The National Institute of Standards and Technology on Tuesday released new draft guidance that aims to address both the cybersecurity and privacy risks stemming from the use of Internet of Things (IoT) devices.
NIST is aiming to provide clarity on an expanding area of concern in the Federal government. Lawmakers and the administration alike have expressed strong concerns about a lack of device security among a wide range of IoT use cases.
As the number of internet-connected devices and sensors expands, the potential threat to networks has increased–through an expansion of the attack surface and proliferation of devices that often lack robust security controls.
NIST recently authored a publication on IoT trust concerns, which sought to address factors that would lead to IoT devices not performing in their intended manner. Tuesday’s publication, “Draft NISTIR 8228, Considerations for Managing Internet of Things (IoT) Cybersecurity and Privacy Risks,” focuses primarily on how organizations can understand the risk to their IT environment, including “accepting, avoiding, mitigating, sharing, or transferring risk.”
The draft “identifies three high-level considerations that may affect the management of cybersecurity and privacy risks for IoT devices as compared to conventional IT devices.” Those are:
- Many IoT devices interact with the physical world in a way conventional IT devices usually do not;
- Many IoT devices cannot be accessed, managed, or monitored in the same ways conventional IT devices can; and
- The availability, efficiency, and effectiveness of cybersecurity and privacy capabilities are often different for IoT devices than conventional IT devices.
NIST also identified three broad risk mitigation goals for the devices: protecting device security; protecting data security; and protecting individuals’ privacy.
While the full document provides significantly more granular detail on achieving those goals, NIST offered three broad recommendations on how to do so, indicating that the overarching imperative for organizations is to “understand risk considerations and mitigation challenges,” then “adjust organizational policies and processes” to address those challenges, and finally “implement updated mitigation practices for the organization’s IoT devices.”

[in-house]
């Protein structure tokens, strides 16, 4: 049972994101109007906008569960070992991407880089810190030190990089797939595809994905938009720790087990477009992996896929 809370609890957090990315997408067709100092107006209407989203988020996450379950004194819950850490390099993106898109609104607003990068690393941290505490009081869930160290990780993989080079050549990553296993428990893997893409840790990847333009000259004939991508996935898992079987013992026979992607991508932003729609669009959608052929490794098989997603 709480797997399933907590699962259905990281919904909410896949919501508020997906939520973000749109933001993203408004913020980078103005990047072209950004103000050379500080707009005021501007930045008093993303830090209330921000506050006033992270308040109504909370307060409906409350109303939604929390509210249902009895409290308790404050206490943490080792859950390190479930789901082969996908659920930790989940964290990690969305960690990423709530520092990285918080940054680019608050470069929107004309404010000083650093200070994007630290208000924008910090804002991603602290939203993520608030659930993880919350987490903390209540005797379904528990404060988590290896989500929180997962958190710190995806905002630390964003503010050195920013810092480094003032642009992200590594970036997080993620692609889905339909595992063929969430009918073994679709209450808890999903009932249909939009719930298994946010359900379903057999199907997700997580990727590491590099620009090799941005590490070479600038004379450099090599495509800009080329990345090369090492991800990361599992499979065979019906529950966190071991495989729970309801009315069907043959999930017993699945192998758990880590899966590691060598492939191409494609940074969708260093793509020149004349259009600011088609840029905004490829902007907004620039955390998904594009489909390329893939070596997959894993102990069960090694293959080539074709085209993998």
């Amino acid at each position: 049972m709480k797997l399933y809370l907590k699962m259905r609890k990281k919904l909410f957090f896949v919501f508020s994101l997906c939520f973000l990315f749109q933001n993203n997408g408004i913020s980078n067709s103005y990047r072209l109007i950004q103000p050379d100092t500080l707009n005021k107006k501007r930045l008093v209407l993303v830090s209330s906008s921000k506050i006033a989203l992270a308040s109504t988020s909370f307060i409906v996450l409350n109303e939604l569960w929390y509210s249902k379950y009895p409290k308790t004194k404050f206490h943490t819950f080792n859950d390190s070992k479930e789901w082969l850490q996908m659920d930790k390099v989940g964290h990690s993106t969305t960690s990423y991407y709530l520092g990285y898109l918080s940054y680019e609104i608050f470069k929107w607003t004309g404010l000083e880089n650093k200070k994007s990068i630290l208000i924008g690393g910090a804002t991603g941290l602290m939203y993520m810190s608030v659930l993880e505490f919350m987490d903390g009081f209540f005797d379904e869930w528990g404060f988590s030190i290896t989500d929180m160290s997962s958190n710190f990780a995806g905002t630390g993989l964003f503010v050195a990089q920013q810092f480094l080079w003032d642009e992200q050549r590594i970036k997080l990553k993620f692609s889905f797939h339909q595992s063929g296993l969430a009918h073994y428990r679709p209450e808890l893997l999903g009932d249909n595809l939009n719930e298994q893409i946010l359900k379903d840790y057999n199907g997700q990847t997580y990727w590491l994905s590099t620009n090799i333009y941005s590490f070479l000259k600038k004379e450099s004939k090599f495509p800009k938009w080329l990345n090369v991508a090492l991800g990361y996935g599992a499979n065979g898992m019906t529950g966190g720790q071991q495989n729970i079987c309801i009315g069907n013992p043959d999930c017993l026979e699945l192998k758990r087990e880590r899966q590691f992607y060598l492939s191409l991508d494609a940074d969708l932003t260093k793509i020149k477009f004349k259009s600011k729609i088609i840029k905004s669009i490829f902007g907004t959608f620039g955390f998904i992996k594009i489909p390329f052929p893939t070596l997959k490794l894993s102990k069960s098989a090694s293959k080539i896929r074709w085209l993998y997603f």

With regard to building in “pre-market” capabilities and cybersecurity baselines into IoT devices–which has been strongly suggested by lawmakers, Federal agencies, and the administration–NIST’s publication seems attuned to the difficulty in achieving that goal.
The premise here–that IoT devices should have robust security built in by their manufacturers–is frankly not the reality, as internet-connected devices are being brought to market cheaply and without strong security controls.
Sen. Mark Warner, D-Va., said in May that a technology market failure “to reward security over cost or convenience has led to devastating DDoS [distributed denial of service] attacks.” Warner has proposed legislation that would require “minimal cybersecurity operational standards for Internet-connected devices purchased by Federal agencies.”
NIST noted the difficulty in getting to that well-intentioned goal, saying, “Although these efforts are important and helpful, organizations are already using many IoT devices without these capabilities, and it will take time for manufacturers to improve pre-market capabilities for future devices, if that can be done without making them too costly.”
Knowing the clear and present risks IoT devices pose to both security and personally identifiable information, NIST’s guidance could be a strong step toward better protecting IT environments and user data–even with the understanding that the technology is inherently flawed. The agency is accepting public comment on the draft of NISTIR 8228 until Oct. 24.